|30||0.51 (0.02)||87.0||2.53 (0.62)||63.5||152 (127)||30.6||72.9 (11.5)||1.7|
|60||0.37 (0.07)||90.6||1.94 (0.84)||72.0||87 (12)||60.5||76.4 (8.9)||0|
|90||0.31 (0.16)||92.1||1.68 (0.71)||75.8||80 (14)||63.3||76.7 (14.8)||0|
|120||0.21 (0.09)||94.7||1.46 (0.53)||78.9||79 (16)||64.2||76.5 (14.2)||0|
|Treatment of a Mixture of Flushed Swine Manure ad Phosphorus Sludge|
|0||3.16 (2.04)||32.8||5.38 (2.72)||22.1||222 (132)||21.9||45.1 (10.9)||37.1|
|30||0.54 (0.08)||88.5||2.09 (0.55)||69.8||128 (108)||55.0||50.8 (6.2)||39.2|
|60||0.38 (0.07)||91.9||1.63 (0.61)||76.4||62 (14)||78.4||51.0 (6.6)||28.9|
|90||0.23 (0.09)||95.1||1.43 (0.63)||79.3||59 (10)||79.3||52.3 (8.9)||27.1|
|120||0.24 (0.10)||94.4||1.40 (0.58)||79.7||56 (14)||80.3||52.4 (9.5)||27.0|
|[a]Configuration shown in FIG. 2. Data show characteristics of the treated liquid after screening.|
|[b]Removal efficiency relative to concentrations in the homogenization vessel before PAM treatment. Concentrations in Swine manure were: TSS = 3.93 g/L, COD = 6.93 g/L, TP = 219 mg/L, soluble Phosphorus = 74.1 mg/L. Concentrations in phosphorus sludge were: TSS = 27.9 g/L, COD = 6.10 g/L, TP = 2254 mg/L, soluble phosphorus = 0.1 mg/L. Phosphorus sludge was added at a rate of 33 mL/L that results in a mixture with approximately 4.40 g/L TSS, 6.91 g/L COD, 284 mg/L TP, and 71.8 mg/L soluble phosphorus.|
|[c]Data are the mean and (standard deviation) of two replicates performed on three field samples (n = 6).|
The overall PAM separation process performance with respect to water quality and recovery of phosphorus was evaluated when various amounts of phosphorus sludge were added to the swine manure. Phosphorus recovery in the solids was determined using mass balances that considered solids weight and phosphorus concentration. Data were statistically analyzed by means and standard deviations (proc MEANS), analyses of variance (proc ANOVA), and least significant difference (LSD) test at the 5% level for significant differences among treatment means (SAS Institute, 1988). Linear regression analysis was used to describe phosphorus recovery in solids as relates to phosphorus added to swine manure with the phosphorus sludge.
Seven phosphorus sludge rate treatments were used in order to assess phosphorus recovery after simultaneous flocculation with flushed swine manure using PAM. Phosphorus content was determined in the separated solids obtained in the process. Phosphorus sludge treatment rates were approximately 0, 15, 30, 60, 90, 120 and 150 ml/L of swine manure. The PAM used was cationic with approximately a 20% charge density (Magnifloc 494C, Table 3). It was applied at the same rate of approximately 60 mg/L to every swine manure/phosphorus sludge mixture treatment combination. Polymer application and screening were performed as previously described for Example 3. In addition to the water quality of the filtrate (total suspended solids, chemical oxygen demand, total Kjeldahl nitrogen, alkalinity, and pH), the dry weight and chemical composition (total phosphorus and total kjeldahl nitrogen) of the solids separated by the screen was determined using the acid block digestion procedure of Gallaher et al. (Gallaher, R. N., C. O. Weldon, and F. C. Boswell. 1976. A semiautomated procedure for total nitrogen in plant and soil samples. Soil Sci. Soc. Am. J. 40:887-889). Total phosphorus and total kjeldahl nitrogen were determined using the ascorbic acid method and the phenate method, respectively, adapted to digested extracts (Technicon Instruments Corp., 1977). Alkalinity was determined by acid titration to the bromocresol green enpoint (pH approximately 4.5) and expressed as m CaCO3/L. Dry weight of the separated solids was determined by the difference between the weight of the filter and the weight of the filter+solids dried at approximately 45° C. for about 24 hours in a forced-air chamber. The same phosphorus sludge treatments were applied to three different field samples and replicated two times. A control treatment consisting of screened swine manure without phosphorus sludge or PAM addition was also included as a reference point.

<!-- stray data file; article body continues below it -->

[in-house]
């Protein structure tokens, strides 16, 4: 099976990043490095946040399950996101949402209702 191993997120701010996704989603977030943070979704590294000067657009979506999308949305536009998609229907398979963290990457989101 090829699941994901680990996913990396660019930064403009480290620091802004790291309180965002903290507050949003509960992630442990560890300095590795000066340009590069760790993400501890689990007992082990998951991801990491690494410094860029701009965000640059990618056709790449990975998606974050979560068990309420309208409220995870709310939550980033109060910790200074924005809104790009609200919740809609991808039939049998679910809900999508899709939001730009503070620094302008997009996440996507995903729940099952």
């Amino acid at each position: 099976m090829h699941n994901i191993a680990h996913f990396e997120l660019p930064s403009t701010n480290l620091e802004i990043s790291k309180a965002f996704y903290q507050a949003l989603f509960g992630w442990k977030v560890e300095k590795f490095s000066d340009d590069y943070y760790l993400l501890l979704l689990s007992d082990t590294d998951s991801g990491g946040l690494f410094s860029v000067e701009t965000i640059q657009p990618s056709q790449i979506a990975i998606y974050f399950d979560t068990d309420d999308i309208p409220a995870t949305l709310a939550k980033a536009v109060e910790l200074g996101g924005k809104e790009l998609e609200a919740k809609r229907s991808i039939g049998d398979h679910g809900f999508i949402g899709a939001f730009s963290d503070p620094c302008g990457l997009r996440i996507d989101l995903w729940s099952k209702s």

Data in Table 7 and FIG. 3, show that water quality of the treated liquid was actually improved when increased amounts of phosphorus sludge were added to swine manure of up to approximately 15% or approximately 150 ml/L evaluated. The same dosage of PAM, approximately 60 mg/L, was effective to separate solids from all six swine manure/phosphorus sludge mixtures even when phosphorus sludge addition increased total suspended solids concentration by about 43% (from about 6.93 to about 9.93 g/L, FIG. 4) and total phosphorus concentration by about 94% (from about 37.3 to about 723 mg/L, FIG. 3). Removal efficiencies obtained at the higher phosphorus sludge rate of approximately 150 ml/L, were approximately 96.8%, for total suspended solids, approximately 94.7% for total phosphorus, approximately 85.4% for chemical oxygen demand, approximately 61.5% for soluble phosphorus, approximately 39.5% for total kjeldahl nitrogen, and approximately 64.8% for alkalinity. The corresponding PAM use efficiencies for total suspended solids (g TSS removed/g PAM) increased linearly from approximately 108 to approximately 160 grams total suspended solids separated/g PAM, with increased amount of phosphorus sludge added to swine manure in the range of approximately 0 to approximately 150 ml/L (FIG. 4). Polymer use efficiencies were also calculated in terms of total phosphate: grams total phosphate separated/g PAM. These efficiencies also increased linearly with the phosphorus sludge addition, from approximately 4.7 to approximately 11.4 g total phosphorus/g PAM (FIG. 4). These results indicate that the simultaneous separation process is much more efficient in terms of polymer consumption compared with a situation where two dewatering units are used to separate the same amounts of solids.